Catherine MacLellan has one of the finest voices in folk or country currently, with consummate songwriting craft and a growing reputation as a charismatic and entrancing live performer. Following her double win at the East Coast Music Awards in 2010, fourth album Silhouette finds the Canadian singer-songwriter mining a rich seam on a terrific record of sustained quality. For those whose personal musical sphere does not intercept, Venn-like, the orb of folky Canadian country, it might not stagger or astonish – but her unquestionable prowess and more mainstream sound on this disc deserve to attract the wider listener investment she would richly reward.

Enthralling as ever and grander than before, at just under an hour Silhouette is a progression from previous albums: plusher and bolder and a fine statement of the first-class talent MacLellan possesses. ‘Stealin’ is a classic opener: breezy and jaunty, pushing a fuller, rock-enriched sound that instantly ups the game in poise and spunk. This is an inviting beginning – purposeful, self-possessed and foot-tappingly fun too – that gives way to a darker mood with the sombre swing and “bloody curse” of ‘Keep on Fighting’. It’s obviously an emotive topic, challenging to develop in a distinctive way – and while there’s always going to be a role for folk music in pitching the personal story as political, these lyrics are less incisive than some. Nevertheless, MacLellan does strike just the right tone of conflict-induced, impotent anxiety that pervades social consciousness if not the collective conscience.

Much of the album tackles more introspective subjects, MacLellan investing herself into her music and conveying this honesty as well as anyone. In fact, there isn’t really any sense of performance, which is one of the reasons why its so magnetic. ‘Eastern Girl’ epitomises the impression of semi-autobiographic authenticity and showcases both MacLellan’s gorgeous vocals and gloriously blossoming maturity as a songwriter. The retrospective, nostalgic tinge produces one of those achingly pure and wonderfully emotional pieces of music that never really says much beyond the hint of lingering homesickness. It’s a simple yearning, sung with charm and weight. Next, she runs through a languid sequence of other subtly different styles – an assured, steady aura of solemnity on ‘Keep My Eye on You’, soothing and unhurried on ‘Lines on the Road’, and soft and shambling over an easygoing guitar line on ‘Black Crow’, complete with delectable, simple refrain: “Couldn’t sleep the night away, couldn’t wake the day”. Equable and exquisite, there is a surfeit of loveliness on show.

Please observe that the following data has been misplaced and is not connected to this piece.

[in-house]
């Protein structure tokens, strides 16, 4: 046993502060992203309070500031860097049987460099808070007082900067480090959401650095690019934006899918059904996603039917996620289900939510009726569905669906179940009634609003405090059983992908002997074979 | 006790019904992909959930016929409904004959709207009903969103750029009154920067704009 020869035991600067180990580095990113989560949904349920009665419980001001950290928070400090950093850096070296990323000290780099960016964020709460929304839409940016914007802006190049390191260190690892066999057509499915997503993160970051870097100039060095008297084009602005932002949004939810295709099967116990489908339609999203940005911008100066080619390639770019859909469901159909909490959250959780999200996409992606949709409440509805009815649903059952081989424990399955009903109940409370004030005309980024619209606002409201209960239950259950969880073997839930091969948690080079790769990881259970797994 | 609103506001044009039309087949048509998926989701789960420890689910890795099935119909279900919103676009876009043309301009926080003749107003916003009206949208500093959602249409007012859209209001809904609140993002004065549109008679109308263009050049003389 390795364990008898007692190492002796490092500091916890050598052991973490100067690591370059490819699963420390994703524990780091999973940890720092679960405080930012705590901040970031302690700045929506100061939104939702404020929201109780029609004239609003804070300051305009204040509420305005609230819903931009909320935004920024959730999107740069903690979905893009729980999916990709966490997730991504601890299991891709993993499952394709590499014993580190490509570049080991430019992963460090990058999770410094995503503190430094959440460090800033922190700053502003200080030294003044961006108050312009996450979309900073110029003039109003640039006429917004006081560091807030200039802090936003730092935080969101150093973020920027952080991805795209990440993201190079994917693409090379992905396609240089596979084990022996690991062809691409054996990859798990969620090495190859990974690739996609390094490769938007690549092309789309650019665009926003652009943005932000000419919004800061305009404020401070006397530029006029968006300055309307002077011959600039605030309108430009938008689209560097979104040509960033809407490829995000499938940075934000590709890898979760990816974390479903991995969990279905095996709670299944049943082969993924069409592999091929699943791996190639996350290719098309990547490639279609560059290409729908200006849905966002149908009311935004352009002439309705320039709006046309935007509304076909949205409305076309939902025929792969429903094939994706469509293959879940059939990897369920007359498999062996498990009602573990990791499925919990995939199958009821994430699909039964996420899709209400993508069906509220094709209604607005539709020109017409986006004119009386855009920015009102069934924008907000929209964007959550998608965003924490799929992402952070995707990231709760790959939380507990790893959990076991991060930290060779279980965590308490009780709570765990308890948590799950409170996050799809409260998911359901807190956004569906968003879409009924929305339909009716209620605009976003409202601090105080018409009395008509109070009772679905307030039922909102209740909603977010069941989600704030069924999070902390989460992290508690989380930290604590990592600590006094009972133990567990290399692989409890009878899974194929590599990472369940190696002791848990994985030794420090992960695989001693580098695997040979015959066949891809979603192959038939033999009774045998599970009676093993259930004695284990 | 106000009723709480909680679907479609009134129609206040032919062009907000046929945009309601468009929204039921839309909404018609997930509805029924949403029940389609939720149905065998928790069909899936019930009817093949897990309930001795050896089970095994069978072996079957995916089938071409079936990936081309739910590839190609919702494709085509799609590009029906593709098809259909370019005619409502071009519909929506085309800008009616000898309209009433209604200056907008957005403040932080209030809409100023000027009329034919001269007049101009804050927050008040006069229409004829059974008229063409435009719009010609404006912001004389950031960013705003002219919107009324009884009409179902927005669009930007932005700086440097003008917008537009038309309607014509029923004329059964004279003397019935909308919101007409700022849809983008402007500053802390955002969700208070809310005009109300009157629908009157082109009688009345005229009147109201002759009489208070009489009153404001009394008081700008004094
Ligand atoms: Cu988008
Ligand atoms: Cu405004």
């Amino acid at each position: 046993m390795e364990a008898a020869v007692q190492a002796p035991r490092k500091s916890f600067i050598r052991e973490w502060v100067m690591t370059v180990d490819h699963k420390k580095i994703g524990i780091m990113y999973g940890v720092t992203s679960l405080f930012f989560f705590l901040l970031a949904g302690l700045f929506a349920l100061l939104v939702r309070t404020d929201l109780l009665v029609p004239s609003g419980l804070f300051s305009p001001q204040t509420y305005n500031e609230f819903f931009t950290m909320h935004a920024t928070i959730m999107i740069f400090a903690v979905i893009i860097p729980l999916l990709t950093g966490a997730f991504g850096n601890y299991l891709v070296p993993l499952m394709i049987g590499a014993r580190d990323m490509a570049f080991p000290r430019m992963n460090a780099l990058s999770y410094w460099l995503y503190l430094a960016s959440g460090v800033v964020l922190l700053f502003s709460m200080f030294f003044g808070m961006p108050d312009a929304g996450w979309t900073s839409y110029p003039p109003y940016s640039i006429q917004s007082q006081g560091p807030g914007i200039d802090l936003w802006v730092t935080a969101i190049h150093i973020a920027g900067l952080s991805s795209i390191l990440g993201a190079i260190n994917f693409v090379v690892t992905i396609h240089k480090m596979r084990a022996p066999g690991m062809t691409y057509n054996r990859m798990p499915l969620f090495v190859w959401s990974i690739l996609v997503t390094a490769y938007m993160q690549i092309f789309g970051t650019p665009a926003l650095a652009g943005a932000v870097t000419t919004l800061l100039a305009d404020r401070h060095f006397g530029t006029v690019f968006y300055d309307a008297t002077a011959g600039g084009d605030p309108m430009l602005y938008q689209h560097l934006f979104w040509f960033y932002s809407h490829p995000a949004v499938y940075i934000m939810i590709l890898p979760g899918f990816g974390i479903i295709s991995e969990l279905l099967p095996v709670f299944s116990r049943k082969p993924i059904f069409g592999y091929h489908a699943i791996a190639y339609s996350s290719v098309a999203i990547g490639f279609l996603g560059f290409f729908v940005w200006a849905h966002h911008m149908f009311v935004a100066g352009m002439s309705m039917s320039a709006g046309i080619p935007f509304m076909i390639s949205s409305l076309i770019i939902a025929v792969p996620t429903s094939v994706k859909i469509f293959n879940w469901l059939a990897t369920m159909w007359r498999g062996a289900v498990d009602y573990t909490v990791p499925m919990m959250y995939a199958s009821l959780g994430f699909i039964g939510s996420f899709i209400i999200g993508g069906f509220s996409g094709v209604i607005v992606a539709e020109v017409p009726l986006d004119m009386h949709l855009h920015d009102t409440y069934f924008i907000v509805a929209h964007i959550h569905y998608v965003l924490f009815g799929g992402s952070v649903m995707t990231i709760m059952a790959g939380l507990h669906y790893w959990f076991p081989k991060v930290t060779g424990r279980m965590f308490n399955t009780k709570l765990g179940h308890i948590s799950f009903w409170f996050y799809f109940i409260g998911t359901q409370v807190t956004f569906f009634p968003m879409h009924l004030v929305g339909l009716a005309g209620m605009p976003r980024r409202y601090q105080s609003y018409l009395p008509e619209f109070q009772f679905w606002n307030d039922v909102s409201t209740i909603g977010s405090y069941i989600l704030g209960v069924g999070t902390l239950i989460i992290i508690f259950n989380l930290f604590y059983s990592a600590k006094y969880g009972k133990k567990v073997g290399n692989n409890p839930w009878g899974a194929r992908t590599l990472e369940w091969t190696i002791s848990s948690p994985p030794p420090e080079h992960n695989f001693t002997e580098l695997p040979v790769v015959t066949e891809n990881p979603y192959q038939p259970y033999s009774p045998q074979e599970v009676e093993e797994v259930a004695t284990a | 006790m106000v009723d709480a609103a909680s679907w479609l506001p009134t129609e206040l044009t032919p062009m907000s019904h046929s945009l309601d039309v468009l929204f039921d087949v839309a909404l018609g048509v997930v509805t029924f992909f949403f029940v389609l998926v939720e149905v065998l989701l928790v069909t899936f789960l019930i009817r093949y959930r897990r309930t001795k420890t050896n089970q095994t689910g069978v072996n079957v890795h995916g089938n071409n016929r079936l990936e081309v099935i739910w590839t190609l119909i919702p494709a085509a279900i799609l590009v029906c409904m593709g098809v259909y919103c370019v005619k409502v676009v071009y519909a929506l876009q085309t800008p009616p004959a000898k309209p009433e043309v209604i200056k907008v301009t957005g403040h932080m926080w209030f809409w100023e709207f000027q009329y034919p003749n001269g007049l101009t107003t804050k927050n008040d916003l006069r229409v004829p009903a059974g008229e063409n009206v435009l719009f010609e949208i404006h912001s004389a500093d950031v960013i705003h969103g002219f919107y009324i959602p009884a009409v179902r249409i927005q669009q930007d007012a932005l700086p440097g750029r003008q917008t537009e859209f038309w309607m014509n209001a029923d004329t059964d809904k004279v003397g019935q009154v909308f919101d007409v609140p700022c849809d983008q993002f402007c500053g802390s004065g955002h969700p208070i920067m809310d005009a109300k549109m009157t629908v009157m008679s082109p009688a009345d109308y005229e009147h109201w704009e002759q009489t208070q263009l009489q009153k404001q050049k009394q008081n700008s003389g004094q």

What I pine for at times, inevitably and in spite of myself, is the impeccable rustic rootsiness of Water in the Ground, so spiritedly sensitive, smart-witted and sweetly insouciant. The sleeker sound of Silhouette wants for a shaggier, raggedy tinge here or there – perhaps the closest approximation to its predecessor’s good-humoured groove being ‘Old Tin Can’, a delicate lilt atop the jauntiest tune. It couldn’t be called rough-round-the-edges but, like much else on Silhouette, recaptures that affable, ambling allure with ease.

Another of the distinctive features of MacLellan’s output thus far has been the presence in the lyrics of her late father, Gene, a singer and songwriter best known for ‘Snowbird’. Silhouette is the first album Catherine has put out without a track about her dad but she does include a lovely reworking of his signature song – a crystal clear duet with Jim Cuddy – that is the triumph of this album. This is no disrespect to the junior MacLellan’s songwriting: it’s a tender and wonderful collaboration of crestfallen heartbreak.

The final of the fourteen tunes is ‘Chop that Wood’, a fuzzy sequence of dawdling piano chords and sparse percussion behind MacLellan’s pure vocals. About a partner whose love is expressed through his work rather than emotional support, it’s a touching and sweetly-sorrowful moment of pathos. After the pining and regret, MacLellan finishes on a note of togetherness and reconciliation.

Often conventional but always so composed, this is an artist at the top of her game. Admittedly, there is a danger that the format becomes familiar and the fare a little indistinct along the way – too much of a good thing, in other words – but then again… she’s so good. A more pertinent criticism might be that the (typically eloquent) lyrics occasionally tend towards the generic – “All the money in the world, it won’t buy you love”, opens ‘True Love’, an idea put rather more succinctly by Paul McCartney – although a twist is to come.

If you find this blend of soulful, stoic and strummed acoustic country too earnest, forlorn or guitar-heavy, there isn’t much here to change your mind. Silhouette is so wonderfully warm and radiant, though, it is sure to to be treasured by the rest of us.